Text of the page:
In a column I wrote about John Wall for Sunday’s paper, in which I essentially said the Wizards’ 22-year-old point guard is a work in progress but is also worth keeping in Washington and appreciating anew, this paragraph was typed:
“A prominent NBA agent, whom I’ll save from embarrassment here, told me a year ago the Wizards needed to unload Wall before the rest of the league found out he didn’t have trade value.”
And Emeka Okafor.
And Trevor Ariza.
And the Wizards’ alleged rebuild.
But he mostly wanted to go off on any perceived homer who believes Wall can eventually make Washington a contender.
“I’m going to save you from embarrassment,” Michael Jordan’s former agent said as an introduction Monday night when he called.
A Wizards season ticket holder, Falk added: “You guys are in dreamland. Because this team [stinks] so bad you guys want John Wall to be someone he will never be.
“Before Wall becomes Nene, I would trade him and get rid of him.”
Come on, really?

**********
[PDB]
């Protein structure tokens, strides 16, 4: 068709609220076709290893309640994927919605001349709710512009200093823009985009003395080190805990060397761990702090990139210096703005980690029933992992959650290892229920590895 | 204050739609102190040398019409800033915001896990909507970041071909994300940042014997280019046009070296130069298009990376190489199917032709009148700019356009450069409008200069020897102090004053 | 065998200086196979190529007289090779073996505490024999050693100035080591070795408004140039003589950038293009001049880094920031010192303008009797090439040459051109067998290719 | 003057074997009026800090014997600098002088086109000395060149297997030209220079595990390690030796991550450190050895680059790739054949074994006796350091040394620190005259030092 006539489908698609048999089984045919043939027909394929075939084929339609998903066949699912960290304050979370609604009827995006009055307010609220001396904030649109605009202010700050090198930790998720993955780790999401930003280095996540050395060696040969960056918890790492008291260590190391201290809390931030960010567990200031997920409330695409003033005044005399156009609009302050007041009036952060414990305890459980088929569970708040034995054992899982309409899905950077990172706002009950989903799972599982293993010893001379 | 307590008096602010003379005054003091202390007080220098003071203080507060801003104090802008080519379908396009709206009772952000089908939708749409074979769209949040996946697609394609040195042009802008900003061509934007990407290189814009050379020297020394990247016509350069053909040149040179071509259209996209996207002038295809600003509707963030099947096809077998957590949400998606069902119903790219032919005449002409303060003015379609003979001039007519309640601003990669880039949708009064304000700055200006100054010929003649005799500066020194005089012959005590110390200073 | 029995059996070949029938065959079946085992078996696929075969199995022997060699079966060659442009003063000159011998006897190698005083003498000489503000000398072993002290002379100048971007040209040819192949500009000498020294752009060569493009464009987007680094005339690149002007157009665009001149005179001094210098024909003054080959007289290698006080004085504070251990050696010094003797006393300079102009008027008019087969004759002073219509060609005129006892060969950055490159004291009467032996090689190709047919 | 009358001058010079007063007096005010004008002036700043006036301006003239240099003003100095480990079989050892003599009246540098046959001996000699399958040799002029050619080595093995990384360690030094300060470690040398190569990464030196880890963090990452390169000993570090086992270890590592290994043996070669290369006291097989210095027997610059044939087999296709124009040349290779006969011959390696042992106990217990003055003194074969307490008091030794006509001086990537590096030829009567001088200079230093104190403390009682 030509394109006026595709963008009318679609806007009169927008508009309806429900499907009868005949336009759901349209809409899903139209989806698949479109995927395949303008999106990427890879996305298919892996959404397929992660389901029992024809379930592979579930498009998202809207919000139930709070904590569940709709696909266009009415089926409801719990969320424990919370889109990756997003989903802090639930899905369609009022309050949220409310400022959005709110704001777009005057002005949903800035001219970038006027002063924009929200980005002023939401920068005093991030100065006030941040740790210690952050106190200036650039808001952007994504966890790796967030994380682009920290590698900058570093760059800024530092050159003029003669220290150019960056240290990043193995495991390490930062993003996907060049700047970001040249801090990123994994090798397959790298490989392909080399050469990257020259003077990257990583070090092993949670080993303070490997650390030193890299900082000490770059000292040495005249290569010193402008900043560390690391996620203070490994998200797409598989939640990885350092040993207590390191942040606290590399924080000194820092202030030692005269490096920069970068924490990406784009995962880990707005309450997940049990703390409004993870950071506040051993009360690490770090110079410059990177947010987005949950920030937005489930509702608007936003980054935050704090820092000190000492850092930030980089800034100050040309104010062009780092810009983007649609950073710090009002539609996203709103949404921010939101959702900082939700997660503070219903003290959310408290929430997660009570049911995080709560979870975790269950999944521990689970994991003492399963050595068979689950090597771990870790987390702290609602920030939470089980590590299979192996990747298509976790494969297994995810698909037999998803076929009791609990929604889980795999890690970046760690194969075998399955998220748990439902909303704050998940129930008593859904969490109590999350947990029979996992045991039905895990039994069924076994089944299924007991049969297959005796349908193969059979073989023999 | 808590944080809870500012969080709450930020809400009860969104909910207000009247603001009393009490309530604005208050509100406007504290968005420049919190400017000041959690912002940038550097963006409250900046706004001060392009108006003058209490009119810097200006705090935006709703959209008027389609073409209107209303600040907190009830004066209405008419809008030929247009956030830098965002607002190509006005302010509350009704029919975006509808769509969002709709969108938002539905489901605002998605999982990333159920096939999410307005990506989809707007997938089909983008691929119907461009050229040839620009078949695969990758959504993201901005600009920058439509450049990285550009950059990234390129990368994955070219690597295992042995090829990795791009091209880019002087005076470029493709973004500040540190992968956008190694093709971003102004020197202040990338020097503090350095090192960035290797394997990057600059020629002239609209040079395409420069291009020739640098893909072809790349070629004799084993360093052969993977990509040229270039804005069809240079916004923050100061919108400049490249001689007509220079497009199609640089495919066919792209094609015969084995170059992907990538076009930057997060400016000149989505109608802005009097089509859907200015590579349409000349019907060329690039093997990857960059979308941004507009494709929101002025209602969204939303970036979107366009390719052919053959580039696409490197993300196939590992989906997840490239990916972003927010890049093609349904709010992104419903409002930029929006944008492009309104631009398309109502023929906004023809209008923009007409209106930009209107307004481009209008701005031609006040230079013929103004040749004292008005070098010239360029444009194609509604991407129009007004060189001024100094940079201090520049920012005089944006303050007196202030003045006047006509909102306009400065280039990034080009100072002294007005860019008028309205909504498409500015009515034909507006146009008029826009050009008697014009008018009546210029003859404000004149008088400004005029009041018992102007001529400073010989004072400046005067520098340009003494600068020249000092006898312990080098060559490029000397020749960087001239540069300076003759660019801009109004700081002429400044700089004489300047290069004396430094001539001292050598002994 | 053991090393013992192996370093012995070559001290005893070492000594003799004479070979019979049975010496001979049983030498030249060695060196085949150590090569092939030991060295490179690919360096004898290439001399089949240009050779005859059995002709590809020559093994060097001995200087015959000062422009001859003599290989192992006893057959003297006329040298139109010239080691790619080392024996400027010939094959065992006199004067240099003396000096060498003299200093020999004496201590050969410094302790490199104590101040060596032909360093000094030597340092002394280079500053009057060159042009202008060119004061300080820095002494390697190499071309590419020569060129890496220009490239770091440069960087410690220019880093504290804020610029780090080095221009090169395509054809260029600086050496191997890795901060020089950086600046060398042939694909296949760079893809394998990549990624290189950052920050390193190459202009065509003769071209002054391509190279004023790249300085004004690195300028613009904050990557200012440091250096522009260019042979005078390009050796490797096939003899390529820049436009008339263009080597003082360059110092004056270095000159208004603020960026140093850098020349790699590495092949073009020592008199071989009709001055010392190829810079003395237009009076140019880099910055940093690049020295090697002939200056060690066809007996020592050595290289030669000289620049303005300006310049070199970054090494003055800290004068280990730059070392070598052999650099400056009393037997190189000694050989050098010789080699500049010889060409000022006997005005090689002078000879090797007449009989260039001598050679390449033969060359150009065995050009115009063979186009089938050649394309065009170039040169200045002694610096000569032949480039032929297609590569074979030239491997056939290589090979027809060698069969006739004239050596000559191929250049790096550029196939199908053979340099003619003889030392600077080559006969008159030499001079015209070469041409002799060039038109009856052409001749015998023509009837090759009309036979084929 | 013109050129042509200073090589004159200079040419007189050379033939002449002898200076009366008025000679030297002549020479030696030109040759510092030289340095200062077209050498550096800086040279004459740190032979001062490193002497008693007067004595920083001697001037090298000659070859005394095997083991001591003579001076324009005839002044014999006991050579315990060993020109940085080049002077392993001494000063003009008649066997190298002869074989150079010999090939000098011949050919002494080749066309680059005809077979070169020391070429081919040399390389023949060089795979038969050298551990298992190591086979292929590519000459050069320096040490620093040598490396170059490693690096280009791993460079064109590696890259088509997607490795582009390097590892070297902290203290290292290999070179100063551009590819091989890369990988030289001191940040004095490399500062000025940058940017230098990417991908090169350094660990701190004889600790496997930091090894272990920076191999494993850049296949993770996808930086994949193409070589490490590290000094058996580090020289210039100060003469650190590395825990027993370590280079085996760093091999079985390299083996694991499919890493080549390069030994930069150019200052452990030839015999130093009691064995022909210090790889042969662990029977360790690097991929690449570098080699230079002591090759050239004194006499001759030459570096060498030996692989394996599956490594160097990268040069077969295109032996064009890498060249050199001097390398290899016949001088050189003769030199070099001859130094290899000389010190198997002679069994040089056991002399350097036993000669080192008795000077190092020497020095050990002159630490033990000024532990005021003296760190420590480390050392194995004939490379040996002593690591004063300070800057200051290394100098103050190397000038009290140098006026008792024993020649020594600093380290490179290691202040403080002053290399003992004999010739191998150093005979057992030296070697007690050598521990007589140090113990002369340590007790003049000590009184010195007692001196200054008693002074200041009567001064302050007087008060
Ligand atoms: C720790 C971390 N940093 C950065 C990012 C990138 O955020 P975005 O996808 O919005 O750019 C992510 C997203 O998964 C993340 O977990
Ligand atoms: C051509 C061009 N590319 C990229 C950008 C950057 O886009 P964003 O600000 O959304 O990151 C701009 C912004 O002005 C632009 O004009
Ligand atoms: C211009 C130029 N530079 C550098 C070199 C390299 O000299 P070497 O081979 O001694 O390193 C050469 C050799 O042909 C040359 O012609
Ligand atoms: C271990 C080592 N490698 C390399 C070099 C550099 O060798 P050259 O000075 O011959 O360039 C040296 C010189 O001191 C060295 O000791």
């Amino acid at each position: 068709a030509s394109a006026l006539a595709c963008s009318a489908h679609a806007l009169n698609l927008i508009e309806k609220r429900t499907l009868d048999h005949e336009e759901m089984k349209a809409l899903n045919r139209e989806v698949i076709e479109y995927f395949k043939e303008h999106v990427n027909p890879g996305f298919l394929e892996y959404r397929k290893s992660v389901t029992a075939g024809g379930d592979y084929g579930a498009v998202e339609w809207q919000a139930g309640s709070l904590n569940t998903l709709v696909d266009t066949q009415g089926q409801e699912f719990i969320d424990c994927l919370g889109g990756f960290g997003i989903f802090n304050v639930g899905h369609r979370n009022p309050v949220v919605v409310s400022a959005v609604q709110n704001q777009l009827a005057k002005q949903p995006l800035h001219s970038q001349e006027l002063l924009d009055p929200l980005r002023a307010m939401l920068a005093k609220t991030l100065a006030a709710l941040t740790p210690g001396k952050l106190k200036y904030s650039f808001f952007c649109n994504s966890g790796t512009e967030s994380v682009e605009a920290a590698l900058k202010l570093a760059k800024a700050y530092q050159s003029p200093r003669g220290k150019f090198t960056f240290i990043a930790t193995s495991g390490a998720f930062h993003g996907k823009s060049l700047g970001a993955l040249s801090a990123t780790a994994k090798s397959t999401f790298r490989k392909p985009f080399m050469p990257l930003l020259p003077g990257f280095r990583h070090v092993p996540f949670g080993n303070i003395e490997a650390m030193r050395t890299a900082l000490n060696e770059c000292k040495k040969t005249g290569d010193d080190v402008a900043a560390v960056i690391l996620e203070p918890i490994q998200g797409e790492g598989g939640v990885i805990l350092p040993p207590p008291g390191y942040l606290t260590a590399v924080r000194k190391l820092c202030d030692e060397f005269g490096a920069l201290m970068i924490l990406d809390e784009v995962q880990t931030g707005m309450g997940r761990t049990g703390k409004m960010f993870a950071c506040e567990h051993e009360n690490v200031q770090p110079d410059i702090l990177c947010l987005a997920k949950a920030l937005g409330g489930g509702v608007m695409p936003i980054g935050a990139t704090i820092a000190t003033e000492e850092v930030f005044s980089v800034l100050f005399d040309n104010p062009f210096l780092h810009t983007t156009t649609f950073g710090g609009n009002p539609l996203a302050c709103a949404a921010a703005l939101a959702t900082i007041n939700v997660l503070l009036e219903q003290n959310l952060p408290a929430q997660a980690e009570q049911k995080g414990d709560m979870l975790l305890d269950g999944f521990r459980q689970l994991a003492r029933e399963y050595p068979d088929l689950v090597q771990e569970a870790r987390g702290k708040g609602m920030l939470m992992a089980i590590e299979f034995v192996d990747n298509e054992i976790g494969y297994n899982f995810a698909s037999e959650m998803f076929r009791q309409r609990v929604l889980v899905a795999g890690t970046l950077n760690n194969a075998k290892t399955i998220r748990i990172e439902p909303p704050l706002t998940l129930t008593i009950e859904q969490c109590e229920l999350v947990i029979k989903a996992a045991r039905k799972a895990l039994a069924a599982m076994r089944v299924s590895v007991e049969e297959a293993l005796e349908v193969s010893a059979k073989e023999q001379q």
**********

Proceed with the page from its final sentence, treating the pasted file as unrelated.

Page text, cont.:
“I’m serious. He doesn’t have a feel for the game,” Falk said. “He only knows how to play one speed. Magic Johnson had a great feel, a court sense, by the time he was a sophomore in college. Chris Paul had it by the time he was a sophomore in high school.
“You can develop your jump shot all you want, but if you don’t know how to play more than an up-and-down game by the time you’re about 20 as a point guard, the chances of learning are very slim. I don’t see it happening.”
“Let me ask you a question,” Falk said, maybe 28 times over 30 minutes, often answering for you. “Who’s bigger, Kyrie Irving or John Wall? John Wall. Who’s a better athlete? John Wall. Who’s faster? Who’s stronger? John Wall.